He is a retired orchestra conductor, band director, teacher, administrator and realtor. He taught music and business in Missouri, Illinois and Arkansas, and influenced the lives of thousands of students, many of whom still stay in regular contact with him. During his over 30 years of service to Blytheville, Ark., public schools, his band was selected as one of the top 100 high school bands in the United States. During this time, he continued to serve his alma mater as a guest faculty member at Southeast summer band camps. He was a guest of the University of Southern California music department and Trojan Marching Band, where he spoke about the operation of band programs in smaller schools, and he served as the Arkansas auditions host for the New England Conservatory of Music. He was also a member of Phi Beta Mu national honor society for band directors.

While in Blytheville, Lipscomb was active in the Blytheville First United Methodist Church; in the Greater Blytheville Chamber of Commerce; as a public service commissioner; in the Blytheville Country Club; and in the Rotary Club of Blytheville, which honored him as a Paul Harris Fellow. In 2009, he was recognized by District 6150 as the Rotarian with the longest period of Rotary Service.

Lipscomb’s passion for Southeast began in 1921 when he enrolled in kindergarten on the University campus. He attended Cape Girardeau public schools and graduated in 1934. He attended Southeast from 1934-1940. His studies were interrupted for a year and a half while he worked in businesses on Main Street in Cape Girardeau so that he could continue his education. During this time he joined the National Guard and served in the Headquarters Company, 140th Infantry, 35th Division, and served in the 140th Infantry Band.

Lipscomb married his college sweetheart, Alice Michie, in 1941, and he and Michie were married for more than 64 years. He still maintains a busy schedule at 96 years old, including playing bridge three times a week. He has three children: Linda Lou Lipscomb Moore, who received her Master of Arts from Southeast; Sarah Lipscomb Blanz; and Robert R. Lipscomb. He also has three grandchildren and three great-grandchildren.

Jim Mayer

Mayer retired from the Wounded Warrior Project (WWP) in September, where he had been serving as a warrior outreach coordinator. In this position, Mayer visited and assisted wounded warriors and their families in military hospitals in the local area. From June 2007 thru January 2011 Mayer was the WWP director of peer mentoring. He helped create a continuing, national program to train wounded warriors, spouses and caregivers to be peer mentors for more recently injured service members.

Mayer began his employment with WWP after retiring from the Veterans Administration (VA) in June 2007 where he had been employed in the VA Seamless Transition Office working as an outreach coordinator to returning service members.

He is a native of St. Louis, (Shrewsbury), a 1964 graduate of Affton Senior High School and has two degrees from Southeast Missouri State University: a Bachelor of Science in Business Administration with a major in marketing management, 1968; and a Bachelor of Science in Business Education, 1972.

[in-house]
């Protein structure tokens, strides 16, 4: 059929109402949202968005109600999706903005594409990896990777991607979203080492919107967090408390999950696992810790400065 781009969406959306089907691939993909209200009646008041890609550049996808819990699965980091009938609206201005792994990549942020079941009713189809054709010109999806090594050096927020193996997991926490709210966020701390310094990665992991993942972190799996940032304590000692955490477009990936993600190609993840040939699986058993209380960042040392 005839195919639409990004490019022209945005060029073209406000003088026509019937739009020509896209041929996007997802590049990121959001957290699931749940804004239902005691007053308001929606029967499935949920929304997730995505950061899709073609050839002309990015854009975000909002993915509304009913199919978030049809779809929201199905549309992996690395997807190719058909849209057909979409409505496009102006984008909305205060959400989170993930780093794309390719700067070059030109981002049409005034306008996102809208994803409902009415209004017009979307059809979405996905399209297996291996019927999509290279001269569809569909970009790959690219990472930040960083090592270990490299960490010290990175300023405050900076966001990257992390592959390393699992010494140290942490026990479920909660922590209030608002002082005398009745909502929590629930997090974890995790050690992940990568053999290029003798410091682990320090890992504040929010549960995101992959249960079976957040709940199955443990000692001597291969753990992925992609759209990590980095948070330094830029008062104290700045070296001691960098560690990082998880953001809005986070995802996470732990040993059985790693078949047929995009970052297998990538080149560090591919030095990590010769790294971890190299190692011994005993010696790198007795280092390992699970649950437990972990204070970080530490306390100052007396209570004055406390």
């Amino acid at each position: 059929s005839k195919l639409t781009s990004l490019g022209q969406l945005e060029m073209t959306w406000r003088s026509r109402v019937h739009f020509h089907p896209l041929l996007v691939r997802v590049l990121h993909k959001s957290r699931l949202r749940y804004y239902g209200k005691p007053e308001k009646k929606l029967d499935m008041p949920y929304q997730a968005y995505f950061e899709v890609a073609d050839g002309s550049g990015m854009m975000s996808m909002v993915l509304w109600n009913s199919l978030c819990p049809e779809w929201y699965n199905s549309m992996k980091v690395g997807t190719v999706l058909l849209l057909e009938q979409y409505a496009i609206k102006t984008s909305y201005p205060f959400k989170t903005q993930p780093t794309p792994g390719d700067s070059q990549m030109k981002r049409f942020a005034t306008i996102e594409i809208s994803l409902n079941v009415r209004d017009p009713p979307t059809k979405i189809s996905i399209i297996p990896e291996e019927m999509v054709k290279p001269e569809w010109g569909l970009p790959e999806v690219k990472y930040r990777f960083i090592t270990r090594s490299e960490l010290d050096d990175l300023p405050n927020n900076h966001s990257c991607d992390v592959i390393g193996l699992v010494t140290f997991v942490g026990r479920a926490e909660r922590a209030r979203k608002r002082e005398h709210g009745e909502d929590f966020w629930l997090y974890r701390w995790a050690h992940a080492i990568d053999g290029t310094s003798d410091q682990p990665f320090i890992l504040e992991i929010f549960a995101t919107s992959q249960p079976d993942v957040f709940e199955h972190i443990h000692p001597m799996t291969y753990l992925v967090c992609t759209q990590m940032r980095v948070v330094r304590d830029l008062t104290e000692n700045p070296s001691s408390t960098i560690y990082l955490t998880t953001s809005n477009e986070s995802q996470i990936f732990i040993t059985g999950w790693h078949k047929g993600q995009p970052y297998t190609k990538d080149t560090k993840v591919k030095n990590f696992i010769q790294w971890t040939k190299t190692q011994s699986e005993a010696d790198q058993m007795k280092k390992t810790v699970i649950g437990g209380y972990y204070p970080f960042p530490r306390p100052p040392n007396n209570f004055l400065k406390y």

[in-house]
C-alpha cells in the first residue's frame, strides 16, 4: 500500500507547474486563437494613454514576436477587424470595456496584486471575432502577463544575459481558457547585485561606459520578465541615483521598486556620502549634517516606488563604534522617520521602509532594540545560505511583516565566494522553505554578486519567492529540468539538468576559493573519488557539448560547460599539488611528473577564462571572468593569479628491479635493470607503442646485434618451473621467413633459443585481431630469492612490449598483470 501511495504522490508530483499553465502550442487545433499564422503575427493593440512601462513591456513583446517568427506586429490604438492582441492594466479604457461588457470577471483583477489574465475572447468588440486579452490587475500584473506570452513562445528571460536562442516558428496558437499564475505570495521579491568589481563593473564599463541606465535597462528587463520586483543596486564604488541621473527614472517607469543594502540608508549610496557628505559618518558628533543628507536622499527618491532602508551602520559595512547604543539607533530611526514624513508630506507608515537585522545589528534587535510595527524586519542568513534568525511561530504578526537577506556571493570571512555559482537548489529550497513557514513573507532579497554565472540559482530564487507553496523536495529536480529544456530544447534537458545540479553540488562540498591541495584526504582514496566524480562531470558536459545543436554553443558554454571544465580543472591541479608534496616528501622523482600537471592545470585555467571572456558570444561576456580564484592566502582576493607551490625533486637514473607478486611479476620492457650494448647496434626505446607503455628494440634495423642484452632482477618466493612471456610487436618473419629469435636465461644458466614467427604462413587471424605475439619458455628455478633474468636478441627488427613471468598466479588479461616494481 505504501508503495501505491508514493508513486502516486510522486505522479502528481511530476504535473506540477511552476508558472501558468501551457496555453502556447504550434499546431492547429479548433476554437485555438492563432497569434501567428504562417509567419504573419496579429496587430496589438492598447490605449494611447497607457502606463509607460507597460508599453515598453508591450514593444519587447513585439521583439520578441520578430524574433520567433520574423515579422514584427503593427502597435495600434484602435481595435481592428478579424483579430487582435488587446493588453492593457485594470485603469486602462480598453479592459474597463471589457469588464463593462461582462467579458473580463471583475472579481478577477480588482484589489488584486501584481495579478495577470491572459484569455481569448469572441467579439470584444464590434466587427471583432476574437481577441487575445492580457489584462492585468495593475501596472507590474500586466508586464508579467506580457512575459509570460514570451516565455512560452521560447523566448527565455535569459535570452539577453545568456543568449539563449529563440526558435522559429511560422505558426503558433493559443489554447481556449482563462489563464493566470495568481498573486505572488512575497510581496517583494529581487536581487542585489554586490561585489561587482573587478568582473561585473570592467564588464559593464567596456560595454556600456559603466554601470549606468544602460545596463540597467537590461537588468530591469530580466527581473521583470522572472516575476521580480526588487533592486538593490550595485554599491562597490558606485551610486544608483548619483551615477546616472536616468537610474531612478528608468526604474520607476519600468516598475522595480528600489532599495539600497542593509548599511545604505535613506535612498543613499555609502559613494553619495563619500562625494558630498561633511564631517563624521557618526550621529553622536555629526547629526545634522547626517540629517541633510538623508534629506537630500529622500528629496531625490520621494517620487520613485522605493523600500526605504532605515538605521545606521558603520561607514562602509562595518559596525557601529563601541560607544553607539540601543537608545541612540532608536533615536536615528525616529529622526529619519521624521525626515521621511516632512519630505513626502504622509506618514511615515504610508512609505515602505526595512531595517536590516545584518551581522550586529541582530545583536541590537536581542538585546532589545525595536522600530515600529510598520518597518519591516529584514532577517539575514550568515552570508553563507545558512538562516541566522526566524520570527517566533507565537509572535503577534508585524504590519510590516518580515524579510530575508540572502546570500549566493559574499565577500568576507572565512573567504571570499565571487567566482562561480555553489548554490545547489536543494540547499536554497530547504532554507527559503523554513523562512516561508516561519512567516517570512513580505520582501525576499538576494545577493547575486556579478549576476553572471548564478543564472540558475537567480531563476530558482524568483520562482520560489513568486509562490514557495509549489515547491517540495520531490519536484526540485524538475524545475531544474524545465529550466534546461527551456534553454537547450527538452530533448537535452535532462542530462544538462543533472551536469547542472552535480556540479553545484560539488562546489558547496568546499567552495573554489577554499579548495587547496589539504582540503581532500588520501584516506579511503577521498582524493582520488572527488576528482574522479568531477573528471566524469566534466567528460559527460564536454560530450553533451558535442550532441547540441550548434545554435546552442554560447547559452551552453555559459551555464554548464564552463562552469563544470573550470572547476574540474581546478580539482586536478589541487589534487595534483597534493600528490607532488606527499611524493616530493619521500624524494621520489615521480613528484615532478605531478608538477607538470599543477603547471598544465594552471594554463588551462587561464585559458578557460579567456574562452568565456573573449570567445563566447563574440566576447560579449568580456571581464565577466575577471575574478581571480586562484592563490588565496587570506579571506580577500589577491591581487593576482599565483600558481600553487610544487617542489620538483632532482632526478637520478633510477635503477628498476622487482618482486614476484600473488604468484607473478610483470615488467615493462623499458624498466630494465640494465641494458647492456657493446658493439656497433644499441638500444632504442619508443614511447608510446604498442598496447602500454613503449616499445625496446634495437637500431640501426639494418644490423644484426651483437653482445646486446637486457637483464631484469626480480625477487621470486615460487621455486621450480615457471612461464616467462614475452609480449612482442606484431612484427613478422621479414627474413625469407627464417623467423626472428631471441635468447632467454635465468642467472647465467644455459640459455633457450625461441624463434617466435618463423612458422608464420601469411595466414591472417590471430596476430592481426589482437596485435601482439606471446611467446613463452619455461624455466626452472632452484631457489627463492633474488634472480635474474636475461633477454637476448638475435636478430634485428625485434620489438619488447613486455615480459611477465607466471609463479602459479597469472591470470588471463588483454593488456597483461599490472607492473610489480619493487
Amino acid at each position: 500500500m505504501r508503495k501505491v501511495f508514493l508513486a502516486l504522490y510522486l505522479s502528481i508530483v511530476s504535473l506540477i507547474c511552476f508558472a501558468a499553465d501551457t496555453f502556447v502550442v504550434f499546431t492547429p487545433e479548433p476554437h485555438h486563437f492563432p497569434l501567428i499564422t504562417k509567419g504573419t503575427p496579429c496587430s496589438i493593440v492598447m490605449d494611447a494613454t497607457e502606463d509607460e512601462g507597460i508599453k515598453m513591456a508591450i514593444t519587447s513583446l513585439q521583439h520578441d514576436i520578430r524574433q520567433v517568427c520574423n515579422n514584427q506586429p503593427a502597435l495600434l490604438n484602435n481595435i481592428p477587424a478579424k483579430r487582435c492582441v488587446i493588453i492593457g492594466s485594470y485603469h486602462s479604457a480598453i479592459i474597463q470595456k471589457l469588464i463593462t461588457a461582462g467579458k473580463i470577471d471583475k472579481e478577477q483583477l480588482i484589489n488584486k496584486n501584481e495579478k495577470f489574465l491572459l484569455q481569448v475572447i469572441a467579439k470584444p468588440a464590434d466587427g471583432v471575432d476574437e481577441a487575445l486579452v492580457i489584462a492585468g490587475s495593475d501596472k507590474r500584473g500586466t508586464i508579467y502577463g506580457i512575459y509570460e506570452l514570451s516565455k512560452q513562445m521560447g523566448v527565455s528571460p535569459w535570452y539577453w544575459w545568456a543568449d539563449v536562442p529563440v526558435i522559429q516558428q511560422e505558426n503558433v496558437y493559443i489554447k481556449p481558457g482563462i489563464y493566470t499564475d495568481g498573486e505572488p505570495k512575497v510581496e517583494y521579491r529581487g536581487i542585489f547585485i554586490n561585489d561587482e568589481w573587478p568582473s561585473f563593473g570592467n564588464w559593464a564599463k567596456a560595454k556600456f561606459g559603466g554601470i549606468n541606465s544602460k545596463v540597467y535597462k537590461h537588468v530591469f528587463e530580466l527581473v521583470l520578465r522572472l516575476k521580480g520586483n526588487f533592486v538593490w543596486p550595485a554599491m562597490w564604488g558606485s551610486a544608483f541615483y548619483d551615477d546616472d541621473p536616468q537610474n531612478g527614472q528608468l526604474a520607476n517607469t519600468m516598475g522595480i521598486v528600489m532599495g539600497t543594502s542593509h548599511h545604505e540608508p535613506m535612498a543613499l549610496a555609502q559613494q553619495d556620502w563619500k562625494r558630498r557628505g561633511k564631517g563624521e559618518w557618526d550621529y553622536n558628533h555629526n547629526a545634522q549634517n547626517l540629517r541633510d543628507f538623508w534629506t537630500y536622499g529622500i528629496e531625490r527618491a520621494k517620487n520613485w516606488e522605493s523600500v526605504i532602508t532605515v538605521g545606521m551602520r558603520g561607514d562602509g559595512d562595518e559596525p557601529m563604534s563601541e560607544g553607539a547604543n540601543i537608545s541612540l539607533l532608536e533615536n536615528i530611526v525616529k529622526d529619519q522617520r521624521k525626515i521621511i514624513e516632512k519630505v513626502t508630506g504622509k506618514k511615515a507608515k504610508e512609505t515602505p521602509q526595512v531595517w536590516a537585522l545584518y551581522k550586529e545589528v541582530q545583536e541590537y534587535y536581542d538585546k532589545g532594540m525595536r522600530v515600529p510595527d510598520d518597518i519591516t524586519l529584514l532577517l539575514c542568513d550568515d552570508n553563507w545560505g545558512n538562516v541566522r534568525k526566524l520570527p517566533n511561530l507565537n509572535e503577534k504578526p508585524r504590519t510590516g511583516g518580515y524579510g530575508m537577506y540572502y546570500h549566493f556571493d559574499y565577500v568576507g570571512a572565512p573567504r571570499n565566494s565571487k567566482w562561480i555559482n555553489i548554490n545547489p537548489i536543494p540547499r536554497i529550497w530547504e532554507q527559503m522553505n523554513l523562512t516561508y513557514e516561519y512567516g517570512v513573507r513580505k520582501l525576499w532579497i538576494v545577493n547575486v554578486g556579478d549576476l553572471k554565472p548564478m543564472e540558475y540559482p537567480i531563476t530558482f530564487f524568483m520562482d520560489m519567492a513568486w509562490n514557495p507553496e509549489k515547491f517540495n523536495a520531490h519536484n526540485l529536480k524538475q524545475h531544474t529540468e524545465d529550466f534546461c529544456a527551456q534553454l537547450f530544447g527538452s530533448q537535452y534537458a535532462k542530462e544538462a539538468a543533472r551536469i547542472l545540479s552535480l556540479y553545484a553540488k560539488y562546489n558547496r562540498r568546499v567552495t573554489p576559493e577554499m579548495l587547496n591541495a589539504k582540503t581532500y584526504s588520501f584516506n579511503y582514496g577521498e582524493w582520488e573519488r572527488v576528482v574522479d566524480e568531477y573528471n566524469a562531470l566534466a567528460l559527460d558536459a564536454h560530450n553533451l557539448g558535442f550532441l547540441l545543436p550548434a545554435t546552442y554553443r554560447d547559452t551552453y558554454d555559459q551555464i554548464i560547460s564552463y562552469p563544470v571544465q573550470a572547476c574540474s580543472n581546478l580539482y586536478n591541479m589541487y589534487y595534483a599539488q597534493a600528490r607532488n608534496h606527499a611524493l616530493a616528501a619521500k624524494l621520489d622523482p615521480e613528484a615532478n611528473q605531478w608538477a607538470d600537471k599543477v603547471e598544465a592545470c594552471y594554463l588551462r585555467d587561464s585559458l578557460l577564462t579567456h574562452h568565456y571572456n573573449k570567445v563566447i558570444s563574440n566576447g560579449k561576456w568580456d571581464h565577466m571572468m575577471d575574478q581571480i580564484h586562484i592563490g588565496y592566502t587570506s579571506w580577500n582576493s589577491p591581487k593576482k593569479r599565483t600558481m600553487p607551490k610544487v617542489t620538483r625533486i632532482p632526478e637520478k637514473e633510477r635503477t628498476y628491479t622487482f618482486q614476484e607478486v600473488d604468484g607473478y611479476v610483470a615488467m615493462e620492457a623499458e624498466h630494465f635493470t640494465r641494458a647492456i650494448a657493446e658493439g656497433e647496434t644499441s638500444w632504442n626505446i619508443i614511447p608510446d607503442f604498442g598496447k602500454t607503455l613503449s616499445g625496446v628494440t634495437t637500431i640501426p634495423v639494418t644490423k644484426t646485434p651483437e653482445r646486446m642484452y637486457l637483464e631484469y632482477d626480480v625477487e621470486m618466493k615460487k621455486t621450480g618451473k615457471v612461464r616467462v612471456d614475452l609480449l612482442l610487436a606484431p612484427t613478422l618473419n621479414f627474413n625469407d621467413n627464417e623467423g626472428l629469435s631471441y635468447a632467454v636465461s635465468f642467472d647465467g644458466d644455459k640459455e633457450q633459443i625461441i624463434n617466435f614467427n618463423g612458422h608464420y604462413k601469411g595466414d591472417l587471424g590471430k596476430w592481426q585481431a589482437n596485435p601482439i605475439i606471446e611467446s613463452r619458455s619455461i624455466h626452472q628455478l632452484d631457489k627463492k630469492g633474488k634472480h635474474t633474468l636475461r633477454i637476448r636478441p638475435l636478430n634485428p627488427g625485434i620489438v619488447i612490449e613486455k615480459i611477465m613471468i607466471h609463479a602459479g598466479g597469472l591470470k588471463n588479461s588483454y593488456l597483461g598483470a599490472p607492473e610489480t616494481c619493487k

Mayer enlisted in the U.S. Army in 1968 and served as an infantryman with the 25th Division in the Republic of Vietnam. In April 1969, he was wounded by a land mine explosion that left him a bilateral below-the-knee amputee.

He served as the executive director of Leadership VA (LVA), VA’s premier executive development program, from March 1998 to February 2005. Almost 500 VA executives graduated from LVA during his tenure.

In 1974, Mayer began his VA career as special assistant for Vietnam Veterans Affairs to the Administrator of Veterans Affairs, Richard Roudebush. In 1977, Administrator Max Cleland appointed Mayer as his executive assistant. While serving as a VA non-career appointee, he became a charter member of the Senior Executive Service. His VA career also includes work with the Communications & Inquiries Staff, Spinal Cord Injury Service, Office of the ACMD for Professional Affairs, Rehabilitation Research & Development Service and the VA Voluntary Service Office.

He has served the veterans service organizations as president of the National Association of Collegiate Veterans and staff administrator of the Paralyzed Veterans of America.

He actively volunteers as a Wounded Warrior Project and Amputee Coalition of America certified amputee peer visitor and trainer at Walter Reed Army Medical Center (WRAMC). He and his volunteer work were cited by Garry Trudeau in the comic strip Doonesbury as “Jim, the Milkshake Man.” Mayer also served as treasurer and member of the board of directors of the Human Service Charities of America and previously was the Independent Charities of America’s treasurer and chairperson of its Budget & Finance Committee.

Mayer has received numerous awards, including the Congressional Medal of Honor Foundation Courageous Spirit Award; Secretary of the Army Public Service Award; VA Distinguished Career Award; WRAMC Commander’s Award for Public Service; Amputee Coalition of America’s Role Model Award of the Year; Secretary of Defense Medal for Outstanding Public Service; ABC World News Tonight Person of the Week; VA Exceptional Service Award; and the VA Secretary’s Award for volunteer service to patients wounded in Operations Iraqi and Enduring Freedom at WRAMC and the National Naval Medical Center; George Washington Honor Medal from the Freedoms Foundation for work as a volunteer with Desert Shield/Desert Storm wounded at WRAMC; Secretary of Veterans Affairs Outstanding Volunteer; VA Exceptional Service Award; and VA Meritorious Service Award. He also has been named to the Afton Senior High School Hall of Fame and has been named a Daily Point of Light.